5. I read – somewhere – that someone was filming “Longbourne.” Alas, imdb lists it as 2017 but with no other information other than a director. I really did enjoy that book.
    Just FYI!

  6. I’ m so with you on Merkle Riley- the other books I haven’t read.

    I’d love to see Tim Power’s The Stress of Her Regard. Vampires and real biographic details about Byron and Shelley. Kaari Utrios books, but she’s not translated to English. Isabel Allende.

  7. I have two favorites that would make pretty great movies. First, there’s The Whale: A Love Story by Mark Beauregard. That one is written from the (prickly, vexing) perspective of Herman Melville, as he meets and falls for Nathaniel Hawthorne. His new passion inspires him to rewrite his latest draft for a novel about the whaling life, now intended as a love letter dedicated to Hawthorne. That’s how Moby-Dick ends up with such an intense sense of longing for the unattainable. Beauregard captures all of the historical personalities perfectly, and he even includes Melville’s real, passionate letters to Hawthorne, seamlessly reverse-engineering Hawthorne’s side of the conversation (which no longer exists). Much of the novel takes place in Melville’s mind, so it could be really interesting to see how it would play out onscreen.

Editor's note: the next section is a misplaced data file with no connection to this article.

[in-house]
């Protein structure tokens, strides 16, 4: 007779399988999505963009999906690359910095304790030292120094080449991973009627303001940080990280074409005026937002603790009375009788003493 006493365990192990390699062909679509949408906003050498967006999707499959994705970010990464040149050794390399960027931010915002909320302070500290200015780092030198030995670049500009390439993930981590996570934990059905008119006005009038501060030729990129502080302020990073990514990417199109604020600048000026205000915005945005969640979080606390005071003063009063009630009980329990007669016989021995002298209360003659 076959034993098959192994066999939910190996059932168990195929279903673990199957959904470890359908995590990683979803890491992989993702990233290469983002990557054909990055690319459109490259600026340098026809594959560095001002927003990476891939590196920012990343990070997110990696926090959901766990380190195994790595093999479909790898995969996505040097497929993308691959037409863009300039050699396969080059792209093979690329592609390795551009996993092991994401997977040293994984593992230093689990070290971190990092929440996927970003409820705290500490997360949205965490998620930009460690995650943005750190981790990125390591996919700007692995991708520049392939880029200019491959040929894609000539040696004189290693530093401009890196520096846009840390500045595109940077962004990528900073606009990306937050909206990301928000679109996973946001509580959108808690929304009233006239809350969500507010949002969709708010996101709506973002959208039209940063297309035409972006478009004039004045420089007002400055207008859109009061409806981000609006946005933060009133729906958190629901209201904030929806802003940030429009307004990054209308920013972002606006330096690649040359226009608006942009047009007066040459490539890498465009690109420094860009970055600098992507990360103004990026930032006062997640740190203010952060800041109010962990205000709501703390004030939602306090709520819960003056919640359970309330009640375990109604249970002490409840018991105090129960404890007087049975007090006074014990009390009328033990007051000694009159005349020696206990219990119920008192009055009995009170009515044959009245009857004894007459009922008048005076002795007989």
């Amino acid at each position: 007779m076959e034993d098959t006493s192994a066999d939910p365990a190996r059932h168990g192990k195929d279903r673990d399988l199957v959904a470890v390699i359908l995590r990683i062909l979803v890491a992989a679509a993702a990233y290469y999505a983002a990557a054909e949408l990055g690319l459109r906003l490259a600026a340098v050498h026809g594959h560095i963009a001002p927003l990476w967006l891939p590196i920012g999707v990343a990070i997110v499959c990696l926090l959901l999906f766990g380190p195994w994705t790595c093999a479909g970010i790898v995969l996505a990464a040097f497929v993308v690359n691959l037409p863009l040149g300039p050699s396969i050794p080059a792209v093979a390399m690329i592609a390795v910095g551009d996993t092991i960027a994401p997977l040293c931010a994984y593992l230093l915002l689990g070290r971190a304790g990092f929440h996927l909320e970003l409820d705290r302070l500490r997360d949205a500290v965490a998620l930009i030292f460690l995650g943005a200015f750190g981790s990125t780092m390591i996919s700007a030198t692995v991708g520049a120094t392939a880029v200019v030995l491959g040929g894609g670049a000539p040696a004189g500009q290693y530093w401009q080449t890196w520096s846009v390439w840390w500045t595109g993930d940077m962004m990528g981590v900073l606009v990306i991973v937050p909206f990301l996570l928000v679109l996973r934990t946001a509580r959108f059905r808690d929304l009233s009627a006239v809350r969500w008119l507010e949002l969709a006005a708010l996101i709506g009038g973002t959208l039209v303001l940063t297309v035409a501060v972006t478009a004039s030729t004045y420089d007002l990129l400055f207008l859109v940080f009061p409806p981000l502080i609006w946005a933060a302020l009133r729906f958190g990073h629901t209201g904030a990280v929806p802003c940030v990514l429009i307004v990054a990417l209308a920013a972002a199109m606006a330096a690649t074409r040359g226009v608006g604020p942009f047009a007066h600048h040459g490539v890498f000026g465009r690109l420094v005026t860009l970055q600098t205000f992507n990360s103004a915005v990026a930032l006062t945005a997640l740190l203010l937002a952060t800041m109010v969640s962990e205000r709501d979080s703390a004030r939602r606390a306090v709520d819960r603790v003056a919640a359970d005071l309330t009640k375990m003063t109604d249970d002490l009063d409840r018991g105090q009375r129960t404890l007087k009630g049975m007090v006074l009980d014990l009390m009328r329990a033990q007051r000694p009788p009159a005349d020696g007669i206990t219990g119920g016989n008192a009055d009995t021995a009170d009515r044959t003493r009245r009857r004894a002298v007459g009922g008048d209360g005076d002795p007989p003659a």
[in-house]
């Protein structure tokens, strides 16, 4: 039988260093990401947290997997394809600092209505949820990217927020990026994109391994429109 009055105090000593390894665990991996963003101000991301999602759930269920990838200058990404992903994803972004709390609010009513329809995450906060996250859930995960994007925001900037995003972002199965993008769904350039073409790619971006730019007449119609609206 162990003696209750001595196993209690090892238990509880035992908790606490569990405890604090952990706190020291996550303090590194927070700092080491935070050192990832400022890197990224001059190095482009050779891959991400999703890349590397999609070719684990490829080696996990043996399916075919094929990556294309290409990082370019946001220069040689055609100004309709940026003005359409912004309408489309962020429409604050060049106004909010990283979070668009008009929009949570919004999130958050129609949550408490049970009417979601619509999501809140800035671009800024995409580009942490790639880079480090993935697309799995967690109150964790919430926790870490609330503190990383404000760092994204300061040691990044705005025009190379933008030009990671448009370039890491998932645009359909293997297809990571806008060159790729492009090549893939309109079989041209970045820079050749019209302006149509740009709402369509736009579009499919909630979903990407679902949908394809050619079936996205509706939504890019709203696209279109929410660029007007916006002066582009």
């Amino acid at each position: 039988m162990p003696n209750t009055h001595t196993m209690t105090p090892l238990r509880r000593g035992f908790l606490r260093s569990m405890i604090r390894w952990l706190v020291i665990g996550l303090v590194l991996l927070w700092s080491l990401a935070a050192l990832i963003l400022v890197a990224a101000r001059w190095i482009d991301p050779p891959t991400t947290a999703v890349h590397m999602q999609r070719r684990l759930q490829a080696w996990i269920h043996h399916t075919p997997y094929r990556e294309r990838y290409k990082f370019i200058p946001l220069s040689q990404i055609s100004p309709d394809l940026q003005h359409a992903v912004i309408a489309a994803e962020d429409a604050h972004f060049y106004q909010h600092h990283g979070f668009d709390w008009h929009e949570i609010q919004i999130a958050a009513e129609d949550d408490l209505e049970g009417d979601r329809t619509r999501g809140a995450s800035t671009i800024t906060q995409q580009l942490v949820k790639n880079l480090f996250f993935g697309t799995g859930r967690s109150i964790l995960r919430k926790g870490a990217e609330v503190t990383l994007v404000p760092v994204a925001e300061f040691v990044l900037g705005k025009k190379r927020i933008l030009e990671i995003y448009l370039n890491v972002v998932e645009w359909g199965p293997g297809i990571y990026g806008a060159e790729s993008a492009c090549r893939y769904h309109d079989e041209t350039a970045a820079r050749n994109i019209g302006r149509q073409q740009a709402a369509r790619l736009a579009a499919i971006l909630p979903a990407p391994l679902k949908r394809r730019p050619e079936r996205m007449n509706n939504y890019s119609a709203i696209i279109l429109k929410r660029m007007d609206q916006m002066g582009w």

My other favorite is The Dante Club by Matthew Pearl. (I’m really into the literary history of 19th century Massachusetts!) This movie would be a little more on the action side. The novel takes place right after the Civil War ends. Henry Wadsworth Longfellow is in the middle of his first writing project in years, having taken a hiatus after the untimely death of his wife in a horrifically traumatizing accident. Perhaps thinking of himself as Dante and his beloved Fanny as Beatrice, he and his friends are collaborating on the first American translation of The Divine Comedy. These friends, Oliver Wendell Holmes, Sr. (who struggles to reconnect with his war-torn son throughout the novel), James Russell Lowell, and James T. Fields, are shocked when a series of brutal murders take place in Boston, all instantly recognizable to the translation team as being inspired by the tortures of Dante’s Inferno. The connection to this particular work, which at this point is little-read in Boston, makes the translators prime suspects. Knowing that the killer is not among them, they become unlikely sleuths and team up with Nicholas Rey, Boston’s first black police officer, to solve the crimes.

  8. I would really love it if they made TV versions of my two favorite historical series, the Amelia Peabody books by Elizabeth Peters and the Benjamin January series by Barbara Hambly.